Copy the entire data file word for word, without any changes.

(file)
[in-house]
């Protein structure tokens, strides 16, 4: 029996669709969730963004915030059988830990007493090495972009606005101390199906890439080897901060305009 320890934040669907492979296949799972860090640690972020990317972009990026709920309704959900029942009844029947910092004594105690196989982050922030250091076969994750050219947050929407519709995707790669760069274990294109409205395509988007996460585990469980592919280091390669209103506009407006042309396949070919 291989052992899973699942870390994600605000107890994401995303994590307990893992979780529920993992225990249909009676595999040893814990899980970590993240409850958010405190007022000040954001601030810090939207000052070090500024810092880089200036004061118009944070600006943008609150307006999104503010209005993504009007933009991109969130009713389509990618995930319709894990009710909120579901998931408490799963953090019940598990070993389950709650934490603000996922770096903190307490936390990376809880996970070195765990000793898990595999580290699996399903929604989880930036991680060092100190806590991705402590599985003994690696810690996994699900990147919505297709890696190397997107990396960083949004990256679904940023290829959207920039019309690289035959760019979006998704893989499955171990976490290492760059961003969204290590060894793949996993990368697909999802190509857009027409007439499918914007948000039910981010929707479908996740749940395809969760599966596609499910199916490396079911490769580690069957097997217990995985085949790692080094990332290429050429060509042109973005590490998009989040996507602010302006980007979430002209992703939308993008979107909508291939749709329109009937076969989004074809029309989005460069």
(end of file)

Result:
[in-house]
């Protein structure tokens, strides 16, 4: 029996669709969730963004915030059988830990007493090495972009606005101390199906890439080897901060305009 320890934040669907492979296949799972860090640690972020990317972009990026709920309704959900029942009844029947910092004594105690196989982050922030250091076969994750050219947050929407519709995707790669760069274990294109409205395509988007996460585990469980592919280091390669209103506009407006042309396949070919 291989052992899973699942870390994600605000107890994401995303994590307990893992979780529920993992225990249909009676595999040893814990899980970590993240409850958010405190007022000040954001601030810090939207000052070090500024810092880089200036004061118009944070600006943008609150307006999104503010209005993504009007933009991109969130009713389509990618995930319709894990009710909120579901998931408490799963953090019940598990070993389950709650934490603000996922770096903190307490936390990376809880996970070195765990000793898990595999580290699996399903929604989880930036991680060092100190806590991705402590599985003994690696810690996994699900990147919505297709890696190397997107990396960083949004990256679904940023290829959207920039019309690289035959760019979006998704893989499955171990976490290492760059961003969204290590060894793949996993990368697909999802190509857009027409007439499918914007948000039910981010929707479908996740749940395809969760599966596609499910199916490396079911490769580690069957097997217990995985085949790692080094990332290429050429060509042109973005590490998009989040996507602010302006980007979430002209992703939308993008979107909508291939749709329109009937076969989004074809029309989005460069």